I was searching the Internet for ideas to use on my blog when I came across a cool website called, the Musicians Way.  The website itself is merely a companion to the book, The Musicians Way: A Guide to Practice, Performance and Wellness.  There are several resources linked to this web site, including a blog, newsletters, instrument specific resources, and of course a link to order the book.  After looking into it, this will definitely be a book I add to my collection.  Check it out for yourself!

Sunday, February 5, 2012

An interview with John Hallberg

Eating and music are two of my favorite things in the world, one has brought me where I am in my professional life and set a path for my future while the other has challenged my waist line and shortened my future.  Today, I was lucky to find the rare opportunity to combine both of my loves.  I sat down for lunch today with esteemed colleague and friend John Hallberg at the Vine Eatery and Tavern.  Halfway into enjoying my meal, it occurred to me that I was sitting across from a member of the prestigious Harmonia Saxophone Quartet and decided it would be fun to get a woodwind players perspective on chamber music.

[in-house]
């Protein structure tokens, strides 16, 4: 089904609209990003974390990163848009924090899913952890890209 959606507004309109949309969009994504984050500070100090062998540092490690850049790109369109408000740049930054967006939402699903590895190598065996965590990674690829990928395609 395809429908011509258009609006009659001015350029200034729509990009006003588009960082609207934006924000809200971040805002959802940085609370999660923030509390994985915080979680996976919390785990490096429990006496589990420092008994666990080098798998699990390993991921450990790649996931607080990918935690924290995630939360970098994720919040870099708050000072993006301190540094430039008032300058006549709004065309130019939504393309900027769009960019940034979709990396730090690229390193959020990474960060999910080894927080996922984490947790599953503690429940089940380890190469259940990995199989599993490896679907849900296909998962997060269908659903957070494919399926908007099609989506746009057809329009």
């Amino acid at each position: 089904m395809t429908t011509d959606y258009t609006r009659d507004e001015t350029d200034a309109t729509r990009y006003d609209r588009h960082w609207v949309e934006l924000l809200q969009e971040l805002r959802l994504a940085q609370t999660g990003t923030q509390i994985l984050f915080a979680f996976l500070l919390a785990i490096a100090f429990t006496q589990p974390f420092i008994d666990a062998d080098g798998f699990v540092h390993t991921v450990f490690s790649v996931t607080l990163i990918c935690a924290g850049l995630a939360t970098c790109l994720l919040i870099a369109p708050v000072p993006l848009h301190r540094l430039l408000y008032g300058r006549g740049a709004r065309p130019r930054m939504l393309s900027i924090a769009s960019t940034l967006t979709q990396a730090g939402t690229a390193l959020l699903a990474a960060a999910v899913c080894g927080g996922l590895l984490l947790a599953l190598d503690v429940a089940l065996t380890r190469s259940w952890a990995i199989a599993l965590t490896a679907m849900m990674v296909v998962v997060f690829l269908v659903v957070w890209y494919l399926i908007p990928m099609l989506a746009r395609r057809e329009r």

Adam Stevens:  Describe the typical week for you when it comes to rehearsals.
John Hallberg:  We are rehearsing a bit longer now because we are preparing for a competition.  We meet for eight hours a week split into three sections, two hours on Wednesday, three hours Friday and three hours on Sunday.  When we aren’t rehearsing for a competition, we cut back to six hours per week.  Sometimes the long rehearsal can lead to some frustration, which we try to avoid.
AS:  Are your rehearsals ever coached or is it a student run group?
JH:  Once a week Dr. Tse comes to a rehearsal for an hour or two.  He listens to us perform and gives us feedback and tells us what we need to focus on.
AS: Is there a clear cut leader in the group?